Komachibu is a small round form of yakifu, grilled and dried fu. Fu is a traditional Japanese form of wheat gluten, that is a good vegan protein source. (Read more about fu and how it actually preceeds seitan.) If you like to use seitan, you’ll probably like fu as well. Komachibu is available at any reasonably stocked Japanese grocery store (in the dried food section).
Komachibu are about the size of a large coin. When they are reconstituted in water, they swell up to about the size of a small scallop (they do shrink back down a bit when cooked with this method). The texture is very soft, like very very tender scallops. I don’t pretend that they are as good as real, fresh scallops of course, but if you’ve given up shellfish for dietary reasons, these are not bad at all. And, they are terrific in a bento box, vegan or not.
I’ve given two variations, one with a Japanese flavor and one with a more Western/European flavor. Note that the key is to add in lots of umami to the bland komachibu, via the mushroom liquid, Worcestershire sauce, oyster sauce and so on.
Cooking time for either method is about 5-10 minutes (longer for the European method since you have to chop the shallots and so on), not including the mushroom soaking time.
Soak the dried mushrooms in about 2 cups of water, preferably overnight. You will be using the soaking liquid here, not the mushrooms themselves. Reserve the mushrooms for another time in the remaining soaking liquid and use up within a couple of days.
Soak the komachibu in cold water to cover until soft. This only takes a few minutes. Drain off the water and squeeze out the komachibu gently.
In a small frying pan, put in a little olive oil and the shallots and ginger. Sauté until the shallots are transparent. Add about 1 cup of the mushroom soaking liquid, wine, thyme and the Worcestershire sauce, and add the komachibu. Let simmer until the liquid is almost all gone. Turn a couple of times that both sides of the komachibu get caramelized. Season with a little salt and pepper, and garnish with the parsley (optional).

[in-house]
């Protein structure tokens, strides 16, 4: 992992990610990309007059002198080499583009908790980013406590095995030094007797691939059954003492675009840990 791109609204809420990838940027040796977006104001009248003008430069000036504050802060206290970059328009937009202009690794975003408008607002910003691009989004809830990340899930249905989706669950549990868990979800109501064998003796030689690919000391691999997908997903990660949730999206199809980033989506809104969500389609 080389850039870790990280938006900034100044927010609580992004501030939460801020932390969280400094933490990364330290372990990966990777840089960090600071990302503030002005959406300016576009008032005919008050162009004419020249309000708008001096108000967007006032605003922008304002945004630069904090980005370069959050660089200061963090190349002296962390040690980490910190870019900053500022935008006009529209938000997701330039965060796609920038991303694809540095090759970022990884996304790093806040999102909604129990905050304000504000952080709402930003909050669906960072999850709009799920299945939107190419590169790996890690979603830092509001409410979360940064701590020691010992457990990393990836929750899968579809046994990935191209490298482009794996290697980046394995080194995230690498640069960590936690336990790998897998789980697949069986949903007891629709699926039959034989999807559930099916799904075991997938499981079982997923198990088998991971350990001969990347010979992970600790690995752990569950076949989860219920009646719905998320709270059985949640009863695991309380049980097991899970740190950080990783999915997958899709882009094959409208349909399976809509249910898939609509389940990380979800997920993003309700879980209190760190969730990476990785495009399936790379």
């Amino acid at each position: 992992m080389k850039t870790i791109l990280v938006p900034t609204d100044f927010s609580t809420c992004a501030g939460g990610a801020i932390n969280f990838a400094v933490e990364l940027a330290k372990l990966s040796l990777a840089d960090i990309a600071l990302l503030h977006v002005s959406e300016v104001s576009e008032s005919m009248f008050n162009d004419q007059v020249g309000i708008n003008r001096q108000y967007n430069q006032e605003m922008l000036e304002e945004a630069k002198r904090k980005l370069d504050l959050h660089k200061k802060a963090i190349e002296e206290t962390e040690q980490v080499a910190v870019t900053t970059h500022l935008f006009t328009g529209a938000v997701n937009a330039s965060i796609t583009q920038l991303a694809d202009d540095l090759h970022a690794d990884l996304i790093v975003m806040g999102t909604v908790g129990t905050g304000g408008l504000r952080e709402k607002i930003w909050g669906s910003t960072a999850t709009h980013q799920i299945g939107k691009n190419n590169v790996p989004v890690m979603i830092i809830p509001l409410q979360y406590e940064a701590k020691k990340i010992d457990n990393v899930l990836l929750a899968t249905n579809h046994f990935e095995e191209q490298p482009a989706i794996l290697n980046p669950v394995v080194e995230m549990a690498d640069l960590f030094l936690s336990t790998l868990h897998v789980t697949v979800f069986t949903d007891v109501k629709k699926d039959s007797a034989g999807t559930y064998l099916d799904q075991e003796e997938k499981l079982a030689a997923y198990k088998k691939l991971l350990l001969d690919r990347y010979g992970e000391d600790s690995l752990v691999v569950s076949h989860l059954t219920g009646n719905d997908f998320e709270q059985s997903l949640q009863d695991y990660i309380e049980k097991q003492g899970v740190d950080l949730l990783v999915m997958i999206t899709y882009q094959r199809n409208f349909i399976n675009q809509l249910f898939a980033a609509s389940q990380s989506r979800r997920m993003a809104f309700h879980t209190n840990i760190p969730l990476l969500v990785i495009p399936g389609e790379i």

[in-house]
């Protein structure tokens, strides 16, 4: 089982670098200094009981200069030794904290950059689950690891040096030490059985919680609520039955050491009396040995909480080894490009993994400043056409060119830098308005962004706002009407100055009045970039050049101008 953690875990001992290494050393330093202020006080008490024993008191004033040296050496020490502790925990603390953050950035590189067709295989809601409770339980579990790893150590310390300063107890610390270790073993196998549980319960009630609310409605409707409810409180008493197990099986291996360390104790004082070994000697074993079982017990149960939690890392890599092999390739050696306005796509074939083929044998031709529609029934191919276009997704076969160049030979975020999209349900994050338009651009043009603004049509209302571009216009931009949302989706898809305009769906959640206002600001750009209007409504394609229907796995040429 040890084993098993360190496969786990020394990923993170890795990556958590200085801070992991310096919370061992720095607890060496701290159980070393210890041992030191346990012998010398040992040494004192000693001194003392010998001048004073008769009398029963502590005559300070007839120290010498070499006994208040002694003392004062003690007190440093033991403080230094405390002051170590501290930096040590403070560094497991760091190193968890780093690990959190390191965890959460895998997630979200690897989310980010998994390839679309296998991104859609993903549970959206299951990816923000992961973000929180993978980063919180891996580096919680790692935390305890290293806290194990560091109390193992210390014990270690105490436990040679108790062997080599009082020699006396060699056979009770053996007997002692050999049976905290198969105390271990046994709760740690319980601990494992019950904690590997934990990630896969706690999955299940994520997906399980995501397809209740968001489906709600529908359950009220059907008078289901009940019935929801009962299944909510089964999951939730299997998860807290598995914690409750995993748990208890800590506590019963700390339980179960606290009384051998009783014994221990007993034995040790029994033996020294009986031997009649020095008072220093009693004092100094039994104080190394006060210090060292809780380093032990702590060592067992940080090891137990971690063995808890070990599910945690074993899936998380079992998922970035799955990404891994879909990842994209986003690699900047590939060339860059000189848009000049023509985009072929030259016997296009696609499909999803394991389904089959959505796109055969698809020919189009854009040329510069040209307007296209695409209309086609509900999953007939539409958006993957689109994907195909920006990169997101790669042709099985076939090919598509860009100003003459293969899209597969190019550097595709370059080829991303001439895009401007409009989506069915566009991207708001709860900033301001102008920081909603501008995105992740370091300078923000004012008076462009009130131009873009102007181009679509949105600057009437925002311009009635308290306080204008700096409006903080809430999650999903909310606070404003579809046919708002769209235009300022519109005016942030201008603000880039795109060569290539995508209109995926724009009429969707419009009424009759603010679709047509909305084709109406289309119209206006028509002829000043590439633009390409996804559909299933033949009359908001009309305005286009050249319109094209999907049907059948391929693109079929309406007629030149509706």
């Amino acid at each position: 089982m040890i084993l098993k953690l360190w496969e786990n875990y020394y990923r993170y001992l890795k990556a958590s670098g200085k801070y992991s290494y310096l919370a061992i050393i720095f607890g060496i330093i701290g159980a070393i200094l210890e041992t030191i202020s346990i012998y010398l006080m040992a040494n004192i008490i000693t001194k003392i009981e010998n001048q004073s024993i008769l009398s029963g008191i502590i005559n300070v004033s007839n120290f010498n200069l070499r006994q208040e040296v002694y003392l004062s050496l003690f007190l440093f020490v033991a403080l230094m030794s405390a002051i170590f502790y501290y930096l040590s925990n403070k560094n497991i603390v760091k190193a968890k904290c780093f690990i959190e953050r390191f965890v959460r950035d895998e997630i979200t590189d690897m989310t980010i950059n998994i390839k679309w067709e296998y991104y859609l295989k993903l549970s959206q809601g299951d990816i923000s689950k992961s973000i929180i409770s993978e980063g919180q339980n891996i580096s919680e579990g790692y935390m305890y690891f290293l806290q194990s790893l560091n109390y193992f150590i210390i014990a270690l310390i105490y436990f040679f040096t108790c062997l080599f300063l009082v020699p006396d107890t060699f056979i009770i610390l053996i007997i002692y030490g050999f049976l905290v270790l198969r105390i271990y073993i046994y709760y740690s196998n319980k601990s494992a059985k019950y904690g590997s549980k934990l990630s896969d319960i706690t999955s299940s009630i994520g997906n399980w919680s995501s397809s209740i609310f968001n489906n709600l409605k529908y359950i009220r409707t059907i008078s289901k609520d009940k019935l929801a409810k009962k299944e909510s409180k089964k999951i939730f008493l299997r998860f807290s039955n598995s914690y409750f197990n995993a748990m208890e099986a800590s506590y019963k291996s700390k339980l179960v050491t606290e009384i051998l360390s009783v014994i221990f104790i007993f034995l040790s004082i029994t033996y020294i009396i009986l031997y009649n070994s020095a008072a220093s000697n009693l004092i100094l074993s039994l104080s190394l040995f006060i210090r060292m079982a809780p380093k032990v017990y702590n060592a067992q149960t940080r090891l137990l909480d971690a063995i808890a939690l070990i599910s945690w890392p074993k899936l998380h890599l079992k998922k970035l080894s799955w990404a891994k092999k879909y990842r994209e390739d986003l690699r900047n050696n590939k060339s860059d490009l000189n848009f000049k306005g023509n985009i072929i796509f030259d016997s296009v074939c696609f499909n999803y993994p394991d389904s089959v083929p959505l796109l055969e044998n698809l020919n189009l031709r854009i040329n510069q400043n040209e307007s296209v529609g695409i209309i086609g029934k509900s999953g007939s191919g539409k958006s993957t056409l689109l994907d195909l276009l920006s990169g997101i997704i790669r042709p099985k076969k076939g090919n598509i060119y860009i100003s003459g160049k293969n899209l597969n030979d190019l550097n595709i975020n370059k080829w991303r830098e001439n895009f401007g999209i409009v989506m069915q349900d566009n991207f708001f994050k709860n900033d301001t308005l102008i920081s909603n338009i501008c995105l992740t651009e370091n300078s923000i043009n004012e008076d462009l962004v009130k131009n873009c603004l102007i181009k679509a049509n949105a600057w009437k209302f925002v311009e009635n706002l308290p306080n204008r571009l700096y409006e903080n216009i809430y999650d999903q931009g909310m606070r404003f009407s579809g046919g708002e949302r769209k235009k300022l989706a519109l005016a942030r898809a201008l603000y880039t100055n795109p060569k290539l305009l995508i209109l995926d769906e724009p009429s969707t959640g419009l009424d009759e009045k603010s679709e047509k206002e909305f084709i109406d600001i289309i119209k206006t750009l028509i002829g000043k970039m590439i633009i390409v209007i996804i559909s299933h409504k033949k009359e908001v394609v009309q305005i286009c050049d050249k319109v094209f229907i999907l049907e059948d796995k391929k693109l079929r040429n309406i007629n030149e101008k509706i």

Serve warm or at room temperature. If serving warm, it’s nice to drizzle a little olive oil on top.
Soak the mushrooms as for the European style, preferably overnight but at least an hour or so.
Soak and reconstitute the komachibu as for the European style.
In a small frying pan, combine 1 cup of the mushroom soaking liquid and all the other ingredients. Add the komachibu. Simmer until the liquid is almost gone, turning a few times to cook both sides evenly.
Serve warm or at room temperature.
You can use the soaked mushrooms in a stir-fry later. You can also cook it with the komachibu: just add the the mushrooms, cut into bitsize pieces, with all the soaking liquid and the flavoring ingredients, and simmer until the liquid has reduced to about half. Then add the komachibu. You can then serve the mushrooms with the komachibu, or as another dish. I prefer the komachibu on its own, because the meaty texture of the mushrooms tends to overwhelm the delicateness of the komachibu.
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